Since everyone seemed to enjoy last week’s post complete with recordings of medieval music, I thought I’d continue with the theme and have a look at some of the instruments that were played in the fourteenth century.
I’m an amateur musician and my instrument is the recorder, so that’s where we’ll start. The recorder has been around since Neolithic times and was a fairly sophisticated instrument by the Middle Ages.
It’s essentially a wooden tube with holes for all the fingers, except the right thumb and the left little finger, to cover. There’s a hole at the back covered by the left thumb and seven holes on the front. The ways in which the holes are covered change the pitch of the notes played.
Medieval recorders were narrow tubes compared to those of the Renaissance (like the one in the photograph above), which meant they were, generally speaking, fairly quiet. You’ll notice that the Renaissance recorder is slightly flared at the bottom, but medieval recorders were straight. Medieval recorders didn’t have a beak like the Renaissance recorder, but were flat-topped. In most other respects, they were very like modern recorders. The player blows into the top of the tube, which is partially blocked by a piece of wood called, unsurprisingly, the block. There is a narrow gap between the wall of the tube and the block through which the player’s breath travels. This is the windway. The block comes to an end just above an opening, called the window, where the air is split by the labium, the piece of wood forming the bottom edge of the window. Some of the air continues down inside the recorder and some goes out of the window. The way that the air vibrates in the tube affects the sound that comes out of the window.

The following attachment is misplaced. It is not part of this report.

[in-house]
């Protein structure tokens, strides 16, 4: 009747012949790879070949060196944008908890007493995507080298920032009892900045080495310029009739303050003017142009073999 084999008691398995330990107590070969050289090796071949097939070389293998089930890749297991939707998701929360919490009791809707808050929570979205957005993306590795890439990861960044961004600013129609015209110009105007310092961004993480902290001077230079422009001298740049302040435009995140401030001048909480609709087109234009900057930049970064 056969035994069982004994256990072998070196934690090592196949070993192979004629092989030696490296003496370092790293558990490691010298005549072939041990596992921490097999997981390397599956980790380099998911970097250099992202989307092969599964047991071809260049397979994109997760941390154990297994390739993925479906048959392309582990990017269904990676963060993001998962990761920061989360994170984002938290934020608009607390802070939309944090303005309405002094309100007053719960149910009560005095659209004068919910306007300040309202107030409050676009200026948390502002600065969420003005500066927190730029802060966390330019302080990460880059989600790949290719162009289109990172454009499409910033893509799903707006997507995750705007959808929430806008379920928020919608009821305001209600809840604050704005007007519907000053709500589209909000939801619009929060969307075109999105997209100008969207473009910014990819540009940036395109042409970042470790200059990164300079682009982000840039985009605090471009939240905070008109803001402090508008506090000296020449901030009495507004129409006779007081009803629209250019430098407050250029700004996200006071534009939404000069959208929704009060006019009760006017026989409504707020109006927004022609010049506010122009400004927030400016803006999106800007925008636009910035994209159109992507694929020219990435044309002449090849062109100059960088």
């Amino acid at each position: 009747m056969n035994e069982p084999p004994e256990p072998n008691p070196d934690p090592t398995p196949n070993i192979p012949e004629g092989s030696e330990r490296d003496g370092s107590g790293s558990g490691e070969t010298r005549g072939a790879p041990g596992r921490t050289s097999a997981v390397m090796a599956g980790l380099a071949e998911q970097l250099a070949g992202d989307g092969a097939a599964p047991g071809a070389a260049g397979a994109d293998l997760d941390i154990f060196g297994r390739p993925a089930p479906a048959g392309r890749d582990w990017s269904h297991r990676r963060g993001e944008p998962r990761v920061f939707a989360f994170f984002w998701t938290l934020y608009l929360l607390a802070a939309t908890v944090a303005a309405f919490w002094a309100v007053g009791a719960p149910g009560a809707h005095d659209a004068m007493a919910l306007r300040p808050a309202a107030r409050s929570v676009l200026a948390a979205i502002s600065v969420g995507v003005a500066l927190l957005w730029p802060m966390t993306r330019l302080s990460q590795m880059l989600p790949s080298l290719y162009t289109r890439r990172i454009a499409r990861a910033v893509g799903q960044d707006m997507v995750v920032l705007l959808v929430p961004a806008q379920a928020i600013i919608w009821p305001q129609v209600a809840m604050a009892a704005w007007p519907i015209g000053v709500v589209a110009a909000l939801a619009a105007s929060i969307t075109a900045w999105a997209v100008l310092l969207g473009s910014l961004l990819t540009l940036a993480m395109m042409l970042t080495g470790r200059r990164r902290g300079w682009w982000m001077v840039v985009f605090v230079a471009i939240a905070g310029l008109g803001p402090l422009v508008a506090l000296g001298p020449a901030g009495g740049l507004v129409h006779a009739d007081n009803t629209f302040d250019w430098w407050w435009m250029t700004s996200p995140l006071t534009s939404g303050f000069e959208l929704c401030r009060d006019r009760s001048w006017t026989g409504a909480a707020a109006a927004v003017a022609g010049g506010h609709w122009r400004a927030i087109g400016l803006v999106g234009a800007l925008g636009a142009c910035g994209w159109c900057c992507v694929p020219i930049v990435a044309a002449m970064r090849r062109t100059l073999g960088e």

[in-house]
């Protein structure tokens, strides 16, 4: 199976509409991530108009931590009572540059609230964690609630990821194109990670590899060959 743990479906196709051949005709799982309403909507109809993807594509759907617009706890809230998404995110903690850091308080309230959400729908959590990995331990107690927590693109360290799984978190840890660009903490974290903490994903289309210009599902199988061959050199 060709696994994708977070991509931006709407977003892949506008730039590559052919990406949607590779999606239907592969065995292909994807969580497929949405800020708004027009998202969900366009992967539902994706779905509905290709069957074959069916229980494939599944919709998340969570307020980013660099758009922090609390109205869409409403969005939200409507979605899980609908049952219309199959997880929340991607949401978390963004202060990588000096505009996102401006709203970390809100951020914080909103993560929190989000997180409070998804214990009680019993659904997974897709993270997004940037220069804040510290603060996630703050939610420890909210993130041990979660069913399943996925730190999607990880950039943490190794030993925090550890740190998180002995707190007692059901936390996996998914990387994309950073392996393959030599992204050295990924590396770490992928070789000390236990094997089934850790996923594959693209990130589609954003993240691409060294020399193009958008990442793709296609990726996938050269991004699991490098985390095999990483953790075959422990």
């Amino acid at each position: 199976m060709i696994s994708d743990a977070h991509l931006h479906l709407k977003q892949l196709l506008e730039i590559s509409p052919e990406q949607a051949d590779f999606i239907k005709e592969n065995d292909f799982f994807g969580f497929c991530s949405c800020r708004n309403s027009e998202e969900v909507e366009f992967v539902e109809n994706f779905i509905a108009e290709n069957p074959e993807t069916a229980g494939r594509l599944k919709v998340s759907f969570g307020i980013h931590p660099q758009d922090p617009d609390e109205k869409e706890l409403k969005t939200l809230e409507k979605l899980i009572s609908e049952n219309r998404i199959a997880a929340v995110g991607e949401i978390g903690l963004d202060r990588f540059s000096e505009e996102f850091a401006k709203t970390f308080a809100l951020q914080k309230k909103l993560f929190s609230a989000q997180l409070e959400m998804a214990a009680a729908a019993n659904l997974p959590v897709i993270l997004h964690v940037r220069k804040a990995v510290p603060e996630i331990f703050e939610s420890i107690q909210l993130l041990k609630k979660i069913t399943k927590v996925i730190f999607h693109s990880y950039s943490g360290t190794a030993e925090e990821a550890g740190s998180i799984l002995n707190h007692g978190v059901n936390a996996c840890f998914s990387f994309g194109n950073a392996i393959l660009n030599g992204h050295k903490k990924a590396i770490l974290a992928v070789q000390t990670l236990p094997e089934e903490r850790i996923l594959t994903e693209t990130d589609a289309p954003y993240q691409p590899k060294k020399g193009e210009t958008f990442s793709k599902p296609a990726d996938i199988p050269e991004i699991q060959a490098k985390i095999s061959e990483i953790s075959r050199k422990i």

In the fourteenth century, as in the centuries that followed, music was rarely written for specific instruments. Groups played whichever instruments they had available. The music that I’ve chosen below could have been played on anything.
The first video is of two fourteenth-century tunes played on recorders. They’re not, as you’ll see, reproductions of medieval recorders, but the music is the important thing here. La Rotta is probably my favourite medieval tune.
The second track is taken from a recording that was made to demonstrate the sounds made by medieval and Renaissance instruments. This track is supposed to demonstrate the recorder, but the bells seem to take over just a bit.
You will notice in the list of sources below that I have, for once, used a reference from the internet. This is because Nicholas Lander’s website is the best place to start if you’re looking for information about the recorder.
Lander, Nicholas S. 1996–2020. Recorder Home Page: History: Medieval period. Last accessed 31 July 2020. https://www.recorderhomepage.net/history/